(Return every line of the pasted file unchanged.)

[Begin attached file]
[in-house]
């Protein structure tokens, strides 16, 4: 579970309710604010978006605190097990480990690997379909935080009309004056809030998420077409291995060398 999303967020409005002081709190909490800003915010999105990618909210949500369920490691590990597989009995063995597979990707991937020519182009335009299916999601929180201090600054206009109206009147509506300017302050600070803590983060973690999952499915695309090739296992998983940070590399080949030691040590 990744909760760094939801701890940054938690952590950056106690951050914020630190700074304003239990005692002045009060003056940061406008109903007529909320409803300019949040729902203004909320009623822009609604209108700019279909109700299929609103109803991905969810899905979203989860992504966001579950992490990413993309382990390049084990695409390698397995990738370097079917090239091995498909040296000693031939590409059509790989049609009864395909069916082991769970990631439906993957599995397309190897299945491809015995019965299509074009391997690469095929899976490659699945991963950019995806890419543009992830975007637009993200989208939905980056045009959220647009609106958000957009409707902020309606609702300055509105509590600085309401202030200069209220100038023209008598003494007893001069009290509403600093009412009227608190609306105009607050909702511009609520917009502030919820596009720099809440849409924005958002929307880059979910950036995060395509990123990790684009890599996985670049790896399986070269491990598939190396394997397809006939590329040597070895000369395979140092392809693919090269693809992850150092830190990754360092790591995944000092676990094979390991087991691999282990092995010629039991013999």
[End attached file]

[in-house]
């Protein structure tokens, strides 16, 4: 579970309710604010978006605190097990480990690997379909935080009309004056809030998420077409291995060398 999303967020409005002081709190909490800003915010999105990618909210949500369920490691590990597989009995063995597979990707991937020519182009335009299916999601929180201090600054206009109206009147509506300017302050600070803590983060973690999952499915695309090739296992998983940070590399080949030691040590 990744909760760094939801701890940054938690952590950056106690951050914020630190700074304003239990005692002045009060003056940061406008109903007529909320409803300019949040729902203004909320009623822009609604209108700019279909109700299929609103109803991905969810899905979203989860992504966001579950992490990413993309382990390049084990695409390698397995990738370097079917090239091995498909040296000693031939590409059509790989049609009864395909069916082991769970990631439906993957599995397309190897299945491809015995019965299509074009391997690469095929899976490659699945991963950019995806890419543009992830975007637009993200989208939905980056045009959220647009609106958000957009409707902020309606609702300055509105509590600085309401202030200069209220100038023209008598003494007893001069009290509403600093009412009227608190609306105009607050909702511009609520917009502030919820596009720099809440849409924005958002929307880059979910950036995060395509990123990790684009890599996985670049790896399986070269491990598939190396394997397809006939590329040597070895000369395979140092392809693919090269693809992850150092830190990754360092790591995944000092676990094979390991087991691999282990092995010629039991013999």